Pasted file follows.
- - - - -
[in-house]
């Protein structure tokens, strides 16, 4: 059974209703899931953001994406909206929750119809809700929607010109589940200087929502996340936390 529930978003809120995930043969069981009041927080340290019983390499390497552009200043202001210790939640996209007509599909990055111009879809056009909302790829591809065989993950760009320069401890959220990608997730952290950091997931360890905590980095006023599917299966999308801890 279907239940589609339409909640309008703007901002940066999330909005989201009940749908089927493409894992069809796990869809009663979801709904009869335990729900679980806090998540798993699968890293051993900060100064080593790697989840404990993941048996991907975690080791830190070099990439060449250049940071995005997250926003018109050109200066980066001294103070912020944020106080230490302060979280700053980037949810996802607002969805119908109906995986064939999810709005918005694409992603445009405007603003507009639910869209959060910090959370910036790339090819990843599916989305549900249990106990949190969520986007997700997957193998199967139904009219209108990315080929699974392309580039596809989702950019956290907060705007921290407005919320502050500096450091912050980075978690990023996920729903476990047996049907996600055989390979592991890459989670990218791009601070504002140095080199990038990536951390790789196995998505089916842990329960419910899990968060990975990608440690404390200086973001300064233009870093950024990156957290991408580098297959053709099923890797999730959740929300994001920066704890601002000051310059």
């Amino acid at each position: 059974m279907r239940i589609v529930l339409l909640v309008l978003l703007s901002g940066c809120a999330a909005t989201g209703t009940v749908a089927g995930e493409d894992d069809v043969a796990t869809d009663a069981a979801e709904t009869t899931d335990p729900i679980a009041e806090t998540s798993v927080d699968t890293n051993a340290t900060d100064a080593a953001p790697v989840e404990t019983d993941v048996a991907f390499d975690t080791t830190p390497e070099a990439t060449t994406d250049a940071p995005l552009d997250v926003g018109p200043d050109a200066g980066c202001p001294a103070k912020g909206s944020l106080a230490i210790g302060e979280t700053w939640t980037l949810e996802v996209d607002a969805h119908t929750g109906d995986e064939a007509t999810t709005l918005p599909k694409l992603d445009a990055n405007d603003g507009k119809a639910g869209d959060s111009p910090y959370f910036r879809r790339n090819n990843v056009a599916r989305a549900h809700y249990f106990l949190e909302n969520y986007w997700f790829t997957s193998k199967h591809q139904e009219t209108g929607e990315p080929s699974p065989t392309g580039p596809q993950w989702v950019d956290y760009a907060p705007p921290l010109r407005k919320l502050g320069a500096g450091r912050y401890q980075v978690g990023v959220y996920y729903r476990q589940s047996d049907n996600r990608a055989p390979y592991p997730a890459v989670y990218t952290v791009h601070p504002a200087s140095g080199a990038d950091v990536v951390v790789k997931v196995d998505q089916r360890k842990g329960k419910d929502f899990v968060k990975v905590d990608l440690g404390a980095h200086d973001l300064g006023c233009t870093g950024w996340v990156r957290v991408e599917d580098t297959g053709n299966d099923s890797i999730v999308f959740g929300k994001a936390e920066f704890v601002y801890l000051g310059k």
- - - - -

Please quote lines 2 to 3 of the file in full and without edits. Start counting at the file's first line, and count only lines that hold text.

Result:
């Protein structure tokens, strides 16, 4: 059974209703899931953001994406909206929750119809809700929607010109589940200087929502996340936390 529930978003809120995930043969069981009041927080340290019983390499390497552009200043202001210790939640996209007509599909990055111009879809056009909302790829591809065989993950760009320069401890959220990608997730952290950091997931360890905590980095006023599917299966999308801890 279907239940589609339409909640309008703007901002940066999330909005989201009940749908089927493409894992069809796990869809009663979801709904009869335990729900679980806090998540798993699968890293051993900060100064080593790697989840404990993941048996991907975690080791830190070099990439060449250049940071995005997250926003018109050109200066980066001294103070912020944020106080230490302060979280700053980037949810996802607002969805119908109906995986064939999810709005918005694409992603445009405007603003507009639910869209959060910090959370910036790339090819990843599916989305549900249990106990949190969520986007997700997957193998199967139904009219209108990315080929699974392309580039596809989702950019956290907060705007921290407005919320502050500096450091912050980075978690990023996920729903476990047996049907996600055989390979592991890459989670990218791009601070504002140095080199990038990536951390790789196995998505089916842990329960419910899990968060990975990608440690404390200086973001300064233009870093950024990156957290991408580098297959053709099923890797999730959740929300994001920066704890601002000051310059």
């Amino acid at each position: 059974m279907r239940i589609v529930l339409l909640v309008l978003l703007s901002g940066c809120a999330a909005t989201g209703t009940v749908a089927g995930e493409d894992d069809v043969a796990t869809d009663a069981a979801e709904t009869t899931d335990p729900i679980a009041e806090t998540s798993v927080d699968t890293n051993a340290t900060d100064a080593a953001p790697v989840e404990t019983d993941v048996a991907f390499d975690t080791t830190p390497e070099a990439t060449t994406d250049a940071p995005l552009d997250v926003g018109p200043d050109a200066g980066c202001p001294a103070k912020g909206s944020l106080a230490i210790g302060e979280t700053w939640t980037l949810e996802v996209d607002a969805h119908t929750g109906d995986e064939a007509t999810t709005l918005p599909k694409l992603d445009a990055n405007d603003g507009k119809a639910g869209d959060s111009p910090y959370f910036r879809r790339n090819n990843v056009a599916r989305a549900h809700y249990f106990l949190e909302n969520y986007w997700f790829t997957s193998k199967h591809q139904e009219t209108g929607e990315p080929s699974p065989t392309g580039p596809q993950w989702v950019d956290y760009a907060p705007p921290l010109r407005k919320l502050g320069a500096g450091r912050y401890q980075v978690g990023v959220y996920y729903r476990q589940s047996d049907n996600r990608a055989p390979y592991p997730a890459v989670y990218t952290v791009h601070p504002a200087s140095g080199a990038d950091v990536v951390v790789k997931v196995d998505q089916r360890k842990g329960k419910d929502f899990v968060k990975v905590d990608l440690g404390a980095h200086d973001l300064g006023c233009t870093g950024w996340v990156r957290v991408e599917d580098t297959g053709n299966d099923s890797i999730v999308f959740g929300k994001a936390e920066f704890v601002y801890l000051g310059k």